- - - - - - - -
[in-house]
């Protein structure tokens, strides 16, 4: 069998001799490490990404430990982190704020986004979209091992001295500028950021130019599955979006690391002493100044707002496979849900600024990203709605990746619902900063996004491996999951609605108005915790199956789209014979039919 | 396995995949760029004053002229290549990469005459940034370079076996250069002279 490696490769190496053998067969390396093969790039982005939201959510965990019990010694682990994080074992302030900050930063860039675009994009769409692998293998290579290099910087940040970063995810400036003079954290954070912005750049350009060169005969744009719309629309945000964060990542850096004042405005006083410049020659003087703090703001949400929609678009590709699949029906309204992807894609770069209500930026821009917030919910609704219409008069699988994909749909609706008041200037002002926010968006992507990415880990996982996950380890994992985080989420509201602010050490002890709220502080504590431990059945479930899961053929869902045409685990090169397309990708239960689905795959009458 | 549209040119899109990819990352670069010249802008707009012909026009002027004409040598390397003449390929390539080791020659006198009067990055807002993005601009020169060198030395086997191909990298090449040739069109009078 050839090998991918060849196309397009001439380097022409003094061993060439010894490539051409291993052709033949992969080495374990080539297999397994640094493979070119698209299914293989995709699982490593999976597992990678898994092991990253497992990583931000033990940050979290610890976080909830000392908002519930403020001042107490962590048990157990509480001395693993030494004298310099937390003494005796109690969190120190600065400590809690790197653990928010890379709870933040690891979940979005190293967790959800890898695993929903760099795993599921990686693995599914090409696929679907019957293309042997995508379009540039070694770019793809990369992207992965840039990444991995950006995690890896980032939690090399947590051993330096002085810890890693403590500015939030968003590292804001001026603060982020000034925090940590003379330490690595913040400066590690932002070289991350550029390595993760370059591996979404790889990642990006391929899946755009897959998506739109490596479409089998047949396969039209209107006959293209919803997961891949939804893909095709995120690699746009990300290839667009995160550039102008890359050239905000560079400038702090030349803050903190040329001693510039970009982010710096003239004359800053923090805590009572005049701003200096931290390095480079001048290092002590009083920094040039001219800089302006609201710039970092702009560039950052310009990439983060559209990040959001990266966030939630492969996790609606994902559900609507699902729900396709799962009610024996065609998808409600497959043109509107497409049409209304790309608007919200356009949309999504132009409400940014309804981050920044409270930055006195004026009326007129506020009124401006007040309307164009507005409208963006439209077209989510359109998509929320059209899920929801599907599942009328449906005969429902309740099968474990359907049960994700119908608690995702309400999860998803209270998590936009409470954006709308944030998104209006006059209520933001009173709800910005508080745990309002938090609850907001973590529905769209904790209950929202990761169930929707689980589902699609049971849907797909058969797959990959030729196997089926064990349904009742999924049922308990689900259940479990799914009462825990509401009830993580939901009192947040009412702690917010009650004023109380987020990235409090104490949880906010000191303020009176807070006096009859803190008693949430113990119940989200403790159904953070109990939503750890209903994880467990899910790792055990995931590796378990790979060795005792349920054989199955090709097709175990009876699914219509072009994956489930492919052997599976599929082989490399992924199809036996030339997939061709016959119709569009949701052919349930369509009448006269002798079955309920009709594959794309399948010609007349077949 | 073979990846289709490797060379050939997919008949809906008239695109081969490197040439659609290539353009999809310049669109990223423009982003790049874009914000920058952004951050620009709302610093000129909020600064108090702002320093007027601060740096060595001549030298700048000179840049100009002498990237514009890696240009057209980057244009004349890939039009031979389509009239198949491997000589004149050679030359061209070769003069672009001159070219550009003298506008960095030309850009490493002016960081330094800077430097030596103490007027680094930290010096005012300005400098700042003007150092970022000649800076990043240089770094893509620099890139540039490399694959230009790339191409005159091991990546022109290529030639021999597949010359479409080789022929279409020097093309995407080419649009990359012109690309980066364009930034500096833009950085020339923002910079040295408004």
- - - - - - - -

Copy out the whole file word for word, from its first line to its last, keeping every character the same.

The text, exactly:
[in-house]
């Protein structure tokens, strides 16, 4: 069998001799490490990404430990982190704020986004979209091992001295500028950021130019599955979006690391002493100044707002496979849900600024990203709605990746619902900063996004491996999951609605108005915790199956789209014979039919 | 396995995949760029004053002229290549990469005459940034370079076996250069002279 490696490769190496053998067969390396093969790039982005939201959510965990019990010694682990994080074992302030900050930063860039675009994009769409692998293998290579290099910087940040970063995810400036003079954290954070912005750049350009060169005969744009719309629309945000964060990542850096004042405005006083410049020659003087703090703001949400929609678009590709699949029906309204992807894609770069209500930026821009917030919910609704219409008069699988994909749909609706008041200037002002926010968006992507990415880990996982996950380890994992985080989420509201602010050490002890709220502080504590431990059945479930899961053929869902045409685990090169397309990708239960689905795959009458 | 549209040119899109990819990352670069010249802008707009012909026009002027004409040598390397003449390929390539080791020659006198009067990055807002993005601009020169060198030395086997191909990298090449040739069109009078 050839090998991918060849196309397009001439380097022409003094061993060439010894490539051409291993052709033949992969080495374990080539297999397994640094493979070119698209299914293989995709699982490593999976597992990678898994092991990253497992990583931000033990940050979290610890976080909830000392908002519930403020001042107490962590048990157990509480001395693993030494004298310099937390003494005796109690969190120190600065400590809690790197653990928010890379709870933040690891979940979005190293967790959800890898695993929903760099795993599921990686693995599914090409696929679907019957293309042997995508379009540039070694770019793809990369992207992965840039990444991995950006995690890896980032939690090399947590051993330096002085810890890693403590500015939030968003590292804001001026603060982020000034925090940590003379330490690595913040400066590690932002070289991350550029390595993760370059591996979404790889990642990006391929899946755009897959998506739109490596479409089998047949396969039209209107006959293209919803997961891949939804893909095709995120690699746009990300290839667009995160550039102008890359050239905000560079400038702090030349803050903190040329001693510039970009982010710096003239004359800053923090805590009572005049701003200096931290390095480079001048290092002590009083920094040039001219800089302006609201710039970092702009560039950052310009990439983060559209990040959001990266966030939630492969996790609606994902559900609507699902729900396709799962009610024996065609998808409600497959043109509107497409049409209304790309608007919200356009949309999504132009409400940014309804981050920044409270930055006195004026009326007129506020009124401006007040309307164009507005409208963006439209077209989510359109998509929320059209899920929801599907599942009328449906005969429902309740099968474990359907049960994700119908608690995702309400999860998803209270998590936009409470954006709308944030998104209006006059209520933001009173709800910005508080745990309002938090609850907001973590529905769209904790209950929202990761169930929707689980589902699609049971849907797909058969797959990959030729196997089926064990349904009742999924049922308990689900259940479990799914009462825990509401009830993580939901009192947040009412702690917010009650004023109380987020990235409090104490949880906010000191303020009176807070006096009859803190008693949430113990119940989200403790159904953070109990939503750890209903994880467990899910790792055990995931590796378990790979060795005792349920054989199955090709097709175990009876699914219509072009994956489930492919052997599976599929082989490399992924199809036996030339997939061709016959119709569009949701052919349930369509009448006269002798079955309920009709594959794309399948010609007349077949 | 073979990846289709490797060379050939997919008949809906008239695109081969490197040439659609290539353009999809310049669109990223423009982003790049874009914000920058952004951050620009709302610093000129909020600064108090702002320093007027601060740096060595001549030298700048000179840049100009002498990237514009890696240009057209980057244009004349890939039009031979389509009239198949491997000589004149050679030359061209070769003069672009001159070219550009003298506008960095030309850009490493002016960081330094800077430097030596103490007027680094930290010096005012300005400098700042003007150092970022000649800076990043240089770094893509620099890139540039490399694959230009790339191409005159091991990546022109290529030639021999597949010359479409080789022929279409020097093309995407080419649009990359012109690309980066364009930034500096833009950085020339923002910079040295408004």